Stand on one foot, place your other foot on your knee sort of like a stork; balance hands on your hips and stay like that for a whole minute. Can't do it? Neither could a lot of people at the fourth annual senior fitness challenge Dec. 2 at the Fort Myer Fitness Center.

The Directorate of Family and Morale, Welfare and Recreation hosted the senior fitness assessment in conjunction with the Operation Santa Toy Drive. Other events hosted for the event were a 5K run and basketball tournament.

Toys from Operation Santa went to Army Community Service to be distributed to military children.

Half the basketball court was dedicated to a six-station senior fitness assessment.

"The goal for today is to give people the chance to see what they need to work on. [That's] to give them a fair assessment," said Sylvia Garcia, DFMWR fitness coordinator. She went on to explain that seniors are reluctant to give up their homes, so it is important for them to keep up their health so they can continue to live on their own and be able to perform the tasks needed to live independently.

Going around the gym, seniors had to perform various tasks to assess their limberness and mobility. They stood on chairs, performed arm curls and had to get up from a chair, walk eight feet and return to chair in nine seconds. The group also underwent an upper body flexibility test (where they reach behind their backs, one arm over head, one arm bent back so they could touch their backs fingers) and a stork balance test.

"It's wonderful to have an opportunity to be assessed and see what I've accomplished by coming to the exercise classes [at the fitness center]," said Madeline Mocko. "I was surprised by the flexibility rating; I didn't think I was as flexible. I think the class has a lot to offer in contributing to improving flexibility."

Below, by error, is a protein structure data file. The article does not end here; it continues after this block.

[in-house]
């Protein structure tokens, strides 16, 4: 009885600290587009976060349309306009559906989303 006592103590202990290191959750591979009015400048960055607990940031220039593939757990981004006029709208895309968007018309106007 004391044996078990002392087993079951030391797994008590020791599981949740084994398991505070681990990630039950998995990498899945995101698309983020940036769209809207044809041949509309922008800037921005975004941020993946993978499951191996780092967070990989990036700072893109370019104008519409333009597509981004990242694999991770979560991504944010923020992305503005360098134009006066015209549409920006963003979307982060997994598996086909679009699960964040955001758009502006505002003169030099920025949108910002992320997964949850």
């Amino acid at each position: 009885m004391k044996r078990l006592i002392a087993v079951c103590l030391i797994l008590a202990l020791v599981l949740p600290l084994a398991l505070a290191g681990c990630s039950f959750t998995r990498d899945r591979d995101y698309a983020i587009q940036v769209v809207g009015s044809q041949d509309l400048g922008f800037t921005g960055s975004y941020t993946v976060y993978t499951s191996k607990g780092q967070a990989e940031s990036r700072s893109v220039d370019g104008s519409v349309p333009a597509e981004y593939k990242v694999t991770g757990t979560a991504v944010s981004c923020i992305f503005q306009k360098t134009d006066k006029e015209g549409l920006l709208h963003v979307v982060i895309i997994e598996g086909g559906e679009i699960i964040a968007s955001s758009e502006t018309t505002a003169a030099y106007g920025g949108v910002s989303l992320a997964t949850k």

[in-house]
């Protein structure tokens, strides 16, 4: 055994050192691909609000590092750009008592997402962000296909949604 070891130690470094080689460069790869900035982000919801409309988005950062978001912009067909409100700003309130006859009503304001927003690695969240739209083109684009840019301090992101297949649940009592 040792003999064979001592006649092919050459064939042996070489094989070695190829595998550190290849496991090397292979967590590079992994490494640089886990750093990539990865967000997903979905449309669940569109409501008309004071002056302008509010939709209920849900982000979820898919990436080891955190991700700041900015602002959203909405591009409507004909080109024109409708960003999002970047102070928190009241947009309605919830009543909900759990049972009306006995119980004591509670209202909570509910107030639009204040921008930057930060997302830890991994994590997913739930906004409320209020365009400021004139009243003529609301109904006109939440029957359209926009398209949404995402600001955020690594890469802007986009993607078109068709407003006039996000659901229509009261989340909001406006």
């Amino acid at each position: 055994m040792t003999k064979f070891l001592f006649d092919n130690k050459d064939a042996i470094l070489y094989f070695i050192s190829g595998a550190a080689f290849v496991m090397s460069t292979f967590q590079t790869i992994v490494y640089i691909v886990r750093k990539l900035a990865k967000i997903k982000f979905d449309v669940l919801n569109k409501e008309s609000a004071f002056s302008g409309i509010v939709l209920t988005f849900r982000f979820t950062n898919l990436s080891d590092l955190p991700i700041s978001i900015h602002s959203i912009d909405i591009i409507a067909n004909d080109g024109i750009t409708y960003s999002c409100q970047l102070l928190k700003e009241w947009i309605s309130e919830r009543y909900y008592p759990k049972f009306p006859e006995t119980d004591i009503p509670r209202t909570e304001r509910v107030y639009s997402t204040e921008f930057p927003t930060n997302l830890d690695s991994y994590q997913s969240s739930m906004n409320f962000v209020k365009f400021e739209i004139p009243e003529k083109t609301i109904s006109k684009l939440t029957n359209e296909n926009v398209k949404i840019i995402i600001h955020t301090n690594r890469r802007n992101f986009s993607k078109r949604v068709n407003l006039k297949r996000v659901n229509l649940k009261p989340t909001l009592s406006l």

With the goal of eight chair stands, seniors were required to fold their arms across their chest and keep their feet shoulder-width apart. The stop watch ran to 30 seconds while participants stood and sat as many times as they could. Failure to perform eight chair stands means the person could be at risk for losing the ability to do activities that depend on leg strength.

"[We] had some people that were extraordinarily flexible, but didn't have the strength to stand, and that's something they need to think about," said Garcia.

Although most participants seemed satisfied with their scores, some were a bit disappointed with the stations they didn't excel in.

"The only thing is balance," said Nancy Wenger. "Everything was good until I got to balance."

Wenger explained she already knew she had problems with balance but continues to work on it, even outside of the class offered at the fitness center.

"It gives you something to work on in the new year," said Ronald Purvis, pest controller with the Directorate of Public Works entomology shop.

With scores in hand, seniors were told what they can do to help improve their abilities in the areas they failed in outside of the fitness center. Participants were provided examples of certain stretches and activities they can take part in to increase strength, balance and flexibility.